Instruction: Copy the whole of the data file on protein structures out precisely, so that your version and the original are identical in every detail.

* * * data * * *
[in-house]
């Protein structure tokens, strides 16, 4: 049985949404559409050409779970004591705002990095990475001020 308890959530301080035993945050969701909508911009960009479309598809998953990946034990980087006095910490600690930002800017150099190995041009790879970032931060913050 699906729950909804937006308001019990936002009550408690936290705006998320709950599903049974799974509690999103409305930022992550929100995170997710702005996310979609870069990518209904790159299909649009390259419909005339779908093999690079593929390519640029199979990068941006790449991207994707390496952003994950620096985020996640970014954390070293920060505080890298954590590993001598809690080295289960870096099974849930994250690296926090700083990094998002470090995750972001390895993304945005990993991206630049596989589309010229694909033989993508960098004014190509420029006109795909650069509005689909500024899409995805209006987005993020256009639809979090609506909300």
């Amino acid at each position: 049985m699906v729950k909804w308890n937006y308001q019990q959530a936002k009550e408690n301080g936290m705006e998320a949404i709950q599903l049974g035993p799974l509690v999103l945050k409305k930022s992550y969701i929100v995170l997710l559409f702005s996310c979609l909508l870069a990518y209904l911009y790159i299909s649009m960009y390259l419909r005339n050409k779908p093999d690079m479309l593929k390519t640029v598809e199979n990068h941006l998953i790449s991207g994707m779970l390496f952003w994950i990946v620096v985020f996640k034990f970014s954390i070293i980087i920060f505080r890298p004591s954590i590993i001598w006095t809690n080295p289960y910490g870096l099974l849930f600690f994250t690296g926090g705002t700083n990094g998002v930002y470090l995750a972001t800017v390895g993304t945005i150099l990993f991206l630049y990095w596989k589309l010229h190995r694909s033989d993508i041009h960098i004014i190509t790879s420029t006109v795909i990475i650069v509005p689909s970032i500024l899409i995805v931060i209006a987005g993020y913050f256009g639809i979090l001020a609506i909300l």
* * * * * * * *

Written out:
[in-house]
């Protein structure tokens, strides 16, 4: 049985949404559409050409779970004591705002990095990475001020 308890959530301080035993945050969701909508911009960009479309598809998953990946034990980087006095910490600690930002800017150099190995041009790879970032931060913050 699906729950909804937006308001019990936002009550408690936290705006998320709950599903049974799974509690999103409305930022992550929100995170997710702005996310979609870069990518209904790159299909649009390259419909005339779908093999690079593929390519640029199979990068941006790449991207994707390496952003994950620096985020996640970014954390070293920060505080890298954590590993001598809690080295289960870096099974849930994250690296926090700083990094998002470090995750972001390895993304945005990993991206630049596989589309010229694909033989993508960098004014190509420029006109795909650069509005689909500024899409995805209006987005993020256009639809979090609506909300």
């Amino acid at each position: 049985m699906v729950k909804w308890n937006y308001q019990q959530a936002k009550e408690n301080g936290m705006e998320a949404i709950q599903l049974g035993p799974l509690v999103l945050k409305k930022s992550y969701i929100v995170l997710l559409f702005s996310c979609l909508l870069a990518y209904l911009y790159i299909s649009m960009y390259l419909r005339n050409k779908p093999d690079m479309l593929k390519t640029v598809e199979n990068h941006l998953i790449s991207g994707m779970l390496f952003w994950i990946v620096v985020f996640k034990f970014s954390i070293i980087i920060f505080r890298p004591s954590i590993i001598w006095t809690n080295p289960y910490g870096l099974l849930f600690f994250t690296g926090g705002t700083n990094g998002v930002y470090l995750a972001t800017v390895g993304t945005i150099l990993f991206l630049y990095w596989k589309l010229h190995r694909s033989d993508i041009h960098i004014i190509t790879s420029t006109v795909i990475i650069v509005p689909s970032i500024l899409i995805v931060i209006a987005g993020y913050f256009g639809i979090l001020a609506i909300l």